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Solo Mia (2001)

Cast: Sergi López, Sergi López, Paz Vega, more...
Director: Javier Balaguer, Javier Balaguer
    see all cast/crew...
Rating: Not Rated
Studio: Fox Lorber
Genre: Drama, Foreign, Spain
Running Time: 100 min.
Languages: Spanish
Subtitles: English
    see additional details...

The feature debut of writer/director Javier Balaguer, Sólo Mía opens on a scene of a relationship gone terribly awry. Some type of violence is occurring off-camera. Soon we see that Angela (Paz Vega of Sex and Lucia) has Joaquín (Sergi López of Dirty Pretty Things) bound and gagged. "Have you ever tried, just once, to see my side?" she asks him. The film jumps back in time, showing us the history of their tumultuous relationship. On the first day of her job as a receptionist at an ad agency, Angela meets Joaquín, who turns out to be her boss. He charms her, and after a whirlwind courtship, they get married. Angela quickly gets pregnant, and Joaquín insists that she quit smoking and quit her job. He wants to control her; she will not be controlled. Their arguments grow more heated. One day, when he finds a pack of cigarettes she's hidden away, he smacks her. He quickly apologizes, and she eventually forgives him, but things just get worse. He gets a promotion at work, where he works with Alejandro (Alberto Jiménez of El Bola). Joaquín gets more and more stressed out about what's going on at the office. One night, after their anniversary party, while their baby girl is at Angela's mother's (María José Alfonso), Joaquín drunkenly assaults Angela. Andrea (Elvira Mínguez), Alejandro's wife, eventually persuades Angela to leave Joaquín, but Joaquín is not ready to give up on their relationship, or give up his daughter. With the legal system unresponsive to her concerns, Angela is forced to take bold action to protect herself. ~ Josh Ralske, All Movie Guide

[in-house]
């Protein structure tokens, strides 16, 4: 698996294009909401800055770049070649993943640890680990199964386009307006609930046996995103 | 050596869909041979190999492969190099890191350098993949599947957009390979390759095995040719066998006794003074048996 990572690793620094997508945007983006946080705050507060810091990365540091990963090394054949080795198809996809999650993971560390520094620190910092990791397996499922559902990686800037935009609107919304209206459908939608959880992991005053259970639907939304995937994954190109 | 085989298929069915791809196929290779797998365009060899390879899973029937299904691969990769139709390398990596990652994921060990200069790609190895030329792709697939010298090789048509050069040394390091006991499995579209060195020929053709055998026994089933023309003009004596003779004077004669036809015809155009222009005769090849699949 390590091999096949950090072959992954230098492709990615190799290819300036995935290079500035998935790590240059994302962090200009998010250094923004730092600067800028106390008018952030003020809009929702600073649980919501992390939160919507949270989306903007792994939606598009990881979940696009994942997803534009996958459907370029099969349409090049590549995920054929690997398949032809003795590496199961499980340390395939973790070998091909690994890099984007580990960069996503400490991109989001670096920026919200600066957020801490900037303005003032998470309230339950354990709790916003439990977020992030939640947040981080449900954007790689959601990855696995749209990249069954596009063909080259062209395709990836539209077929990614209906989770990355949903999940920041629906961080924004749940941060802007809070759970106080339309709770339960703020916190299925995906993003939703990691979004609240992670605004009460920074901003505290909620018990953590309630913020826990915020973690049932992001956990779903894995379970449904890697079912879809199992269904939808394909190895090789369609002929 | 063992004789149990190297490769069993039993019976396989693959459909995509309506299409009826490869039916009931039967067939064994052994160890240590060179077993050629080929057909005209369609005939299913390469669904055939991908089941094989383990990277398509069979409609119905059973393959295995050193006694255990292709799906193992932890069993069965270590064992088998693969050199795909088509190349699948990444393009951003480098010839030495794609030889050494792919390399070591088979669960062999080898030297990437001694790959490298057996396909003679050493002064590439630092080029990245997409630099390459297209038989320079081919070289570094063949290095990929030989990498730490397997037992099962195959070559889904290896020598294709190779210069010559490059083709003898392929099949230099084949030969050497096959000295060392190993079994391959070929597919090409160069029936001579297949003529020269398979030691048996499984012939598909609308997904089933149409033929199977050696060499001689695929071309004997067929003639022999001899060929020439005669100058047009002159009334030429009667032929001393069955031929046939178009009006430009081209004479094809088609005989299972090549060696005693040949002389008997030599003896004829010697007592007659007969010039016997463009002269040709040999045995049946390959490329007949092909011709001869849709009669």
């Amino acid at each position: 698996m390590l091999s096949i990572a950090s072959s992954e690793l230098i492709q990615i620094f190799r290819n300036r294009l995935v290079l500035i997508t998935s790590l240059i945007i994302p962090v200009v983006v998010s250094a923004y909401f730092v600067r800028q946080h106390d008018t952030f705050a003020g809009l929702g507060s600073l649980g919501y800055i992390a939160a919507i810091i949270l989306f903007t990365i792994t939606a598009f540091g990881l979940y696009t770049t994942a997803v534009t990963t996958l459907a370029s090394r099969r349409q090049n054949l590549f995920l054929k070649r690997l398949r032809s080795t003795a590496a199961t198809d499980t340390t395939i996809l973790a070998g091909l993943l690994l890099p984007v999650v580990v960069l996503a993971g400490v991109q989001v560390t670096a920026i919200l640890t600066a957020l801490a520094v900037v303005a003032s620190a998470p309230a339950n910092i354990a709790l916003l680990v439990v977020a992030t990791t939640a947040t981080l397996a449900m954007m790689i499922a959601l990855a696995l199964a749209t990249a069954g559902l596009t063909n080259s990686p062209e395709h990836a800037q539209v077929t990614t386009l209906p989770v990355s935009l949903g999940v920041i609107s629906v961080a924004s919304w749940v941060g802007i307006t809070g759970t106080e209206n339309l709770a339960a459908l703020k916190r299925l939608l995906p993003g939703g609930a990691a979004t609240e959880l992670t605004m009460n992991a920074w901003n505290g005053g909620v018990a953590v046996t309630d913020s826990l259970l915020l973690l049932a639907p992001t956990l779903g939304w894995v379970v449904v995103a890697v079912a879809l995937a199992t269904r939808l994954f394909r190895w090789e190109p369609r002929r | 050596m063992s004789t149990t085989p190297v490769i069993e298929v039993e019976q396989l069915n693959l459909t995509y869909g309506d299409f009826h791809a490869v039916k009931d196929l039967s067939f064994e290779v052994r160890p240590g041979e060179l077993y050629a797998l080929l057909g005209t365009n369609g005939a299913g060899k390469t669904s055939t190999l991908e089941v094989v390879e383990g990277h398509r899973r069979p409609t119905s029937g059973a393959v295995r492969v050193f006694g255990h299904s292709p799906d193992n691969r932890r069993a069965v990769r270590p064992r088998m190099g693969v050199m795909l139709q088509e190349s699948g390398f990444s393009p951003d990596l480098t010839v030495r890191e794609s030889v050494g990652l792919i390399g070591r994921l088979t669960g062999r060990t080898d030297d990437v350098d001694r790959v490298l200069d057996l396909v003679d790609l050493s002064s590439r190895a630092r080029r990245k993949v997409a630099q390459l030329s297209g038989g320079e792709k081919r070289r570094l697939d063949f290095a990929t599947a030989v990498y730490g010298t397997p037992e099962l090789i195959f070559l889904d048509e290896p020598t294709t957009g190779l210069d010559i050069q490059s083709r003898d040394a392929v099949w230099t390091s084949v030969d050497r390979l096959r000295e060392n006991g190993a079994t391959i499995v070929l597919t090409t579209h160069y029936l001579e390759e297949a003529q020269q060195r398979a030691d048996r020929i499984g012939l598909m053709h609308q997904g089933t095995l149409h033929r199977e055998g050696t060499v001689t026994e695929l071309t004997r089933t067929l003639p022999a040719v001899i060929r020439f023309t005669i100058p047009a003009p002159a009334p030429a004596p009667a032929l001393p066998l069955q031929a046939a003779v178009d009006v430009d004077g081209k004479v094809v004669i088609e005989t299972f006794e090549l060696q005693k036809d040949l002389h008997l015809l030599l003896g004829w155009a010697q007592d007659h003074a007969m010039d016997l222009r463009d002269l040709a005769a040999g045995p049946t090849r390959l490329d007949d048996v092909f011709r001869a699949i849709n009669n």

GreenCine Member Reviews

Abuse by talltale November 14, 2004 - 2:35 PM PST
4 out of 5 members found this review helpful
SOLO MIA is so near perfection--from its first dialog on a black screen right up to its penultimate scene--that the ending almost HAS to be problematic, given all that's gone before. It is not unbelievable but it is somehow disappointing. Nonetheless, this movie ranks extraordinarily high. Abused women have been the subject (more often the object) in their fare share of films, but none has been as well-crafted, believable, moving, ugly and gut-wrenching as this one. Leads Paz Vega and Sergei Lopez are spectacularly good, and director/co-writer Javier Balaguer treats this unfortunate scenario with the gravity and respect due all parties. Because of a defective dvd, I had to wait over a week before finishing the film. Yet so indelible was memory of the first two-thirds, I had no trouble immediately jumping back into the situation, once the replacement disc arrived. I'd place this one in your "Don't Miss" category.

GreenCine Member Rating

(Average 6.18)
11 Votes
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